SPINACH CULTURE. Spinach is a relative newcomer to Texas crops. Its beginning in Texas was a result of its recognized value as a cheap source of vitamins and minerals for the human diet. Spinach is a cool-season crop planted in early spring or late fall, and is ready for harvesting six to eight weeks after planting. It is often possible to get two or three harvests_from a single planting. Spinach production has been primarily concentrated in the Winter Garden area of South Texas. Abundant labor during the winter months is essential to the production and processing of the spinach crop. Although most of the fresh cut spinach is done by hand, all of the spinach for canning and freezing is harvested by mechanical harvesters. A good portion of the spinach grown for processing has moved to the High Plains in recent years. By the 1990s 2,000 acres were planted in Parmer, Lubbock, and Gaines counties. This fits in well with the migratory labor of South Texas, which works in the vegetable fields in the winter and in the cotton and sugar fields during the summer months.
The area surrounding Austin produced a majority of the commercial spinach in the state from 1910 to 1920. During the winter of 1917–18 four acres near Crystal City in Zavala County produced three cars of spinach for shipment. The experiment was so successful that 100 acres were planted in 1918–19. Acreage increased each year; in 1926–27 about 5,000 acres were planted. The ten year average of spinach planted in the United States from 1936 to 1946 was 70,000 acres, 40,000 of which were in Texas. Texas was producing 80 percent of the nation's spinach by 1948, when the fresh market crop sold for $4,140,000. The 1949 crop was estimated at 3,300,000 bushels from 30,000,000 acres. During the 1950s spinach became an important item in the state's processing industries. A considerable portion of the crop was canned or frozen. One of the largest spinach canneries in the world located at Crystal City in 1951, and there is a freezing plant processing spinach currently in Uvalde. At least 90 percent of the state's annual crop during this time period was shipped out of state. The fresh green crop became popular in the northern states and Canada as a salad vegetable before refrigerated rail made available high quality lettuce.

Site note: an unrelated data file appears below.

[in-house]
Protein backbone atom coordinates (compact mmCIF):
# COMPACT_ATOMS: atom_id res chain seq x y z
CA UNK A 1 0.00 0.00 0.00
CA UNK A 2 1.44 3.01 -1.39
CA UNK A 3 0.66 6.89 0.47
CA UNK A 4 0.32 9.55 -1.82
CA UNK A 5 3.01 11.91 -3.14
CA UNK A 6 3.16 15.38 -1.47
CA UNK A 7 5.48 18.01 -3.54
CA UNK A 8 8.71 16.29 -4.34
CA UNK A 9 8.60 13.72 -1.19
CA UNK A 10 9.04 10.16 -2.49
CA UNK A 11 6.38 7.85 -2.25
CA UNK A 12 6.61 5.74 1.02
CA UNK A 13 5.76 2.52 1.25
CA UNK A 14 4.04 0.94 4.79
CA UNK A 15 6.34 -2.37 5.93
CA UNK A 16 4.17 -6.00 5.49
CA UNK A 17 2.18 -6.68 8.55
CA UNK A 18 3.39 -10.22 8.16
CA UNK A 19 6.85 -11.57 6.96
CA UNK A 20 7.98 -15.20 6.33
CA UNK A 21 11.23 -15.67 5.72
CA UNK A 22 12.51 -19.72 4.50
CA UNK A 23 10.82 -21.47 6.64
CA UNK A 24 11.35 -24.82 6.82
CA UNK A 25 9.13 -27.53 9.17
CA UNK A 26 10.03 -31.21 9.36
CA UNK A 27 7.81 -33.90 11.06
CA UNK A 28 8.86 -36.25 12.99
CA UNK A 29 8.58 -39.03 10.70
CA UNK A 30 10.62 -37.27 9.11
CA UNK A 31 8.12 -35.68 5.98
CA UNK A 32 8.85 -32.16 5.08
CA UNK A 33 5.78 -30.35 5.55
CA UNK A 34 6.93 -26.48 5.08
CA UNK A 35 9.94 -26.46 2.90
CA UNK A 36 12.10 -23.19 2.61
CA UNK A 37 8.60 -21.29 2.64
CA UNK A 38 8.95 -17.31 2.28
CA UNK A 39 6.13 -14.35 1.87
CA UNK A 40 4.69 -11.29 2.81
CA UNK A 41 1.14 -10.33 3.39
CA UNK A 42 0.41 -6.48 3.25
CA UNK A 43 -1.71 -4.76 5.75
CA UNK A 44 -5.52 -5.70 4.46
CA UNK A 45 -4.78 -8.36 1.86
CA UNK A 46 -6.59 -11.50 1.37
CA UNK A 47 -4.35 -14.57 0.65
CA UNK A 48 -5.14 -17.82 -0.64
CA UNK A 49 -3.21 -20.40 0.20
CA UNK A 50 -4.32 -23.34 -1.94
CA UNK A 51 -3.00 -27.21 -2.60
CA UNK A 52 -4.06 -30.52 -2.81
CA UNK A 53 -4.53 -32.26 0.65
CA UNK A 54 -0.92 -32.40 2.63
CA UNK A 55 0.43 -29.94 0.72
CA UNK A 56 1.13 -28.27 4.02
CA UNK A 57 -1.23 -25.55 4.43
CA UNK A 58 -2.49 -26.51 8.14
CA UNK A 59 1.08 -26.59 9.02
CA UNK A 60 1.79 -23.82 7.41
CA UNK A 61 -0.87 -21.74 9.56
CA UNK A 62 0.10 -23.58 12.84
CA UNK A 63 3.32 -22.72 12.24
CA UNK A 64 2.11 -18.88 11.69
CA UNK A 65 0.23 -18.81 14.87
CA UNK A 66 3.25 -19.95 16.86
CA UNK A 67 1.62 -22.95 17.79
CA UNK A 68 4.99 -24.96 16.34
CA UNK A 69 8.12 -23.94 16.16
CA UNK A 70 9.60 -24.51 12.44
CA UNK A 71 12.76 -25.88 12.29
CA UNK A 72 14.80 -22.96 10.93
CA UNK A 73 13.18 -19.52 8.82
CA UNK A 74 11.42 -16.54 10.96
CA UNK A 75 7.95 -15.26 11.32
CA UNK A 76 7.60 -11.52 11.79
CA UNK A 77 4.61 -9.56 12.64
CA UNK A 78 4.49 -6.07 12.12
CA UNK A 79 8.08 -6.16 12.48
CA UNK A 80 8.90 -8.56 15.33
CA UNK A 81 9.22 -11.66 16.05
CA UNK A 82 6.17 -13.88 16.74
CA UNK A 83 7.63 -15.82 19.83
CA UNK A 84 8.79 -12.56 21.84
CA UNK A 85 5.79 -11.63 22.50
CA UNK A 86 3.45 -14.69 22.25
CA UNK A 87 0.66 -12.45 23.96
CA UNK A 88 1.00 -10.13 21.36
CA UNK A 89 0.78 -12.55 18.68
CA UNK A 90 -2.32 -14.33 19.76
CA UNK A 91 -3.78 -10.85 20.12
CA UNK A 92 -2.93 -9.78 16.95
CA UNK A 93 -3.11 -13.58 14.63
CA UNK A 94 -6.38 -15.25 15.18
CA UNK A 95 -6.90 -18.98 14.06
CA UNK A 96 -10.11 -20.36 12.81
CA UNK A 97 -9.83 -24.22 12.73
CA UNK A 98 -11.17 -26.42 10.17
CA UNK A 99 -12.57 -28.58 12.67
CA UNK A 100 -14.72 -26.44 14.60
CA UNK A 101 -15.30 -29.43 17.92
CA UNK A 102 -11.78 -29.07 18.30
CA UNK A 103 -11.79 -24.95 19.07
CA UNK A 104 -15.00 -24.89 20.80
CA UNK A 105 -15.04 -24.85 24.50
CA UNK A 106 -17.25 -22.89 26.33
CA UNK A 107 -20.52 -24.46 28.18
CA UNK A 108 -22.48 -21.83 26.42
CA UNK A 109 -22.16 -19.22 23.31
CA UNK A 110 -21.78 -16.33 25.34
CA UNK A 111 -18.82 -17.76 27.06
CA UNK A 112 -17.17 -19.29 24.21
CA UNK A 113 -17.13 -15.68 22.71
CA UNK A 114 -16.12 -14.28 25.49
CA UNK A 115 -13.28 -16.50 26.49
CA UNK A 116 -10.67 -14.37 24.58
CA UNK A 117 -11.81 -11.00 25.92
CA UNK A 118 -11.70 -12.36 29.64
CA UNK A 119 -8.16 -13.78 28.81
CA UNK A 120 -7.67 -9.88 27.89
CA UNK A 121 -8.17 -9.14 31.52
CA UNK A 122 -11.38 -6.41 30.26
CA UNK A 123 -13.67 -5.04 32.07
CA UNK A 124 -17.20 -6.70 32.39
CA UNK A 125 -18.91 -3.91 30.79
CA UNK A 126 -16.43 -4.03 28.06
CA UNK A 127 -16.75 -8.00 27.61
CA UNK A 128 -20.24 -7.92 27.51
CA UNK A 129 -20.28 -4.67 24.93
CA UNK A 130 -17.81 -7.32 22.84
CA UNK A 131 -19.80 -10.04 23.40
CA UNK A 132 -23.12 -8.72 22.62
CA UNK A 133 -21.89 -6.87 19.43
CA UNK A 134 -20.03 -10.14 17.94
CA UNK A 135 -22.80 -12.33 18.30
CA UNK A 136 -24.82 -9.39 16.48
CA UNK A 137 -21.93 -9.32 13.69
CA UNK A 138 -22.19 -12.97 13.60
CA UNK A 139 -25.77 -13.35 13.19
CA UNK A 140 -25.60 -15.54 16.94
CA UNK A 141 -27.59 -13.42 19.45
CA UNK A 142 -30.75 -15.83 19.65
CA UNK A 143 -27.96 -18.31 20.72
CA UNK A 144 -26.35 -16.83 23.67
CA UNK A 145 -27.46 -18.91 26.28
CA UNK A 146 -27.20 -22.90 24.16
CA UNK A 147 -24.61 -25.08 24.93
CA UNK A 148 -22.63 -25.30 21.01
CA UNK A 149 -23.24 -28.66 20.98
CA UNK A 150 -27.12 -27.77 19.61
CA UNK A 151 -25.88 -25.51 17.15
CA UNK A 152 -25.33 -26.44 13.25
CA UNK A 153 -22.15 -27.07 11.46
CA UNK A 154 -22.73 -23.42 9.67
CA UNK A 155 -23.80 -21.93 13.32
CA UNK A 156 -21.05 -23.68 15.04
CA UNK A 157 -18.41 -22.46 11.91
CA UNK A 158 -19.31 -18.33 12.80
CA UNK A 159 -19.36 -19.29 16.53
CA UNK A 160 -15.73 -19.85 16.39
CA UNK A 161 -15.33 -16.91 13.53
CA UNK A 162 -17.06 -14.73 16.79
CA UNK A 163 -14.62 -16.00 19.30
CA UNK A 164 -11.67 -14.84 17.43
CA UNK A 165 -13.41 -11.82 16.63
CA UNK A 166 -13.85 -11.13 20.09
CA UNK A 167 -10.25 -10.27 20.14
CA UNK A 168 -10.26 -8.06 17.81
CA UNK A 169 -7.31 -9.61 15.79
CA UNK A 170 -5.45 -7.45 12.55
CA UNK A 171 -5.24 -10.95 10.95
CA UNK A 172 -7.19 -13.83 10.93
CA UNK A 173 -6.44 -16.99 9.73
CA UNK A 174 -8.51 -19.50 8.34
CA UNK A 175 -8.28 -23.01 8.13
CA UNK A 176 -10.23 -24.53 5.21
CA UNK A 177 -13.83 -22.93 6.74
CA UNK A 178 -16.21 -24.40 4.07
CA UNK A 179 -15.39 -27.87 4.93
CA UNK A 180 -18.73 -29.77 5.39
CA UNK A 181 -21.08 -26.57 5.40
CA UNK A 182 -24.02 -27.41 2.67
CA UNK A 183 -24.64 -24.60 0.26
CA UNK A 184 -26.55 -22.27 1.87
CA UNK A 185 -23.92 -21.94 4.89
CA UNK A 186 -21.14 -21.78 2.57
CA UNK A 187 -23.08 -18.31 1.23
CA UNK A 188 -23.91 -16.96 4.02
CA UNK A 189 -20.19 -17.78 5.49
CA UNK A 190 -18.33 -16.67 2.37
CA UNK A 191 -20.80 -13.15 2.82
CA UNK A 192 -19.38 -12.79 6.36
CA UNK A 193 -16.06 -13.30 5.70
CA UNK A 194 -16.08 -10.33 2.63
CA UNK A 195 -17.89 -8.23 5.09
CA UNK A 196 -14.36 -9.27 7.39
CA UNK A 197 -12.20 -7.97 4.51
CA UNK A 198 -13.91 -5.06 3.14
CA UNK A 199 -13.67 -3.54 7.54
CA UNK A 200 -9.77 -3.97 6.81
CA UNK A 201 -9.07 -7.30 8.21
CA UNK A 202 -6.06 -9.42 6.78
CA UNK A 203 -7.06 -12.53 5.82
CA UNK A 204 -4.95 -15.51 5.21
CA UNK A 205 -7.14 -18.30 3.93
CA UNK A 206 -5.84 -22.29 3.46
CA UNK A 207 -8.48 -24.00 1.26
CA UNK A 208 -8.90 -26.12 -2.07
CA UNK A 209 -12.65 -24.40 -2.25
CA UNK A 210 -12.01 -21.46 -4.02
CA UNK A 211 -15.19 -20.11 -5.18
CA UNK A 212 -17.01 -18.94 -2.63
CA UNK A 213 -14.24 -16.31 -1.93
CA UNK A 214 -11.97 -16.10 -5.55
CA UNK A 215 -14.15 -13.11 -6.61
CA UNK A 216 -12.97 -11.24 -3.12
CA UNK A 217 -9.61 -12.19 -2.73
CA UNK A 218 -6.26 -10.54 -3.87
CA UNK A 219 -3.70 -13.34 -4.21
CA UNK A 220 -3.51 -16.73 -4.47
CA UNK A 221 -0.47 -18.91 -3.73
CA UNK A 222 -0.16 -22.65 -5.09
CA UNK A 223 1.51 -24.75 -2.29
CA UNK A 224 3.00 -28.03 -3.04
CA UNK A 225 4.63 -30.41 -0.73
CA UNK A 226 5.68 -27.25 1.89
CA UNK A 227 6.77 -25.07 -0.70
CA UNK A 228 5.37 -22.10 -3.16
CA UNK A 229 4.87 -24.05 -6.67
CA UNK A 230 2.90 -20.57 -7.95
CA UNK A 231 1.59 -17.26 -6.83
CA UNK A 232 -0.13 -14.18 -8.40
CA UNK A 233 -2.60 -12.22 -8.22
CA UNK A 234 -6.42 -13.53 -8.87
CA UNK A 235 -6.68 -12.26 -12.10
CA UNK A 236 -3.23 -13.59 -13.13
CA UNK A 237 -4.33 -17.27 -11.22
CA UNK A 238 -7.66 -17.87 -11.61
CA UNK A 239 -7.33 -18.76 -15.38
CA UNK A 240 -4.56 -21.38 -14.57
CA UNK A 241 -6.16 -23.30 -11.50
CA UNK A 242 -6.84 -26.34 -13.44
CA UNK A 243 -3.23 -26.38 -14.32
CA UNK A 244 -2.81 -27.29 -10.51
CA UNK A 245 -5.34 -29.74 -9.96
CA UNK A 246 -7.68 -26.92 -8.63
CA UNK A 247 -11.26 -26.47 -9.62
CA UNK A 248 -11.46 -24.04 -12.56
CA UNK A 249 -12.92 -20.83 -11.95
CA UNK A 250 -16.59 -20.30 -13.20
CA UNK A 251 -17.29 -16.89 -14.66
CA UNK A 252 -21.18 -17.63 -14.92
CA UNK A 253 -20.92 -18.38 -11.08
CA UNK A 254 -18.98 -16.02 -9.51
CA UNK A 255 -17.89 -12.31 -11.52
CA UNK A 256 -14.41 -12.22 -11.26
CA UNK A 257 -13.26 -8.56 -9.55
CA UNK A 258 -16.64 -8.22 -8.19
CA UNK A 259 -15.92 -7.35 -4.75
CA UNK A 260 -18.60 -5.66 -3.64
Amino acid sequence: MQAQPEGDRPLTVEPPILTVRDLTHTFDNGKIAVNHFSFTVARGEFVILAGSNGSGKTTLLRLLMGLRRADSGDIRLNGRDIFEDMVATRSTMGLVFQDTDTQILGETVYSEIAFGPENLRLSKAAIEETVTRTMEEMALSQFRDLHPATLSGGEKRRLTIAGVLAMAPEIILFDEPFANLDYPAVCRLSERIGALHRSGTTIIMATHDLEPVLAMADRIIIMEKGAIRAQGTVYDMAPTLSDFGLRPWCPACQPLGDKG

Texas was the leading spinach-producing state during the 1950s. In 1954 more than 16,000 acres yielded 2,062,000 bushels valued at $3,608,000. In 1959 155 Texas farmers reported growing spinach. The value of Texas's spinach crop ranged from $3,000,000 to $5,000,000 annually during the 1950s. The leading spinach-growing counties in Texas in the 1950s were Zavala, Maverick, Uvalde, and San Patricio. By 1966 the value and car-lot shipments had dropped slightly. In 1968, when crop acreage was reduced due to Hurricane Beulah, the value of the spinach crop was $2,665,000 from 4,500 acres; this compared with $2,304,000 from 6,000 acres in 1967. In 1970 5,800 acres of spinach were harvested with a value of $2,065,000. By the 1980s the varieties of spinach being grown in the state included Early Hybrid 7, Dixie Savoy, and Bloomsdale. In 1982 and 1983 Texas ranked first among states in harvested acreage of spinach. In 1984 4,300 acres were harvested with a value of $14,519,000. By the late 1980s the spinach production in the state continued to be concentrated in the Winter Garden area of South Texas. Crystal City in Zavala County, known as the "Spinach Capital," erected a statue of the cartoon character Popeye in 1937.
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The following, adapted from the Chicago Manual of Style, 15th edition, is the preferred citation for this article.Handbook of Texas Online, E. Mortensen, "Spinach Culture," accessed September 26, 2016, http://www.tshaonline.org/handbook/online/articles/afs01.
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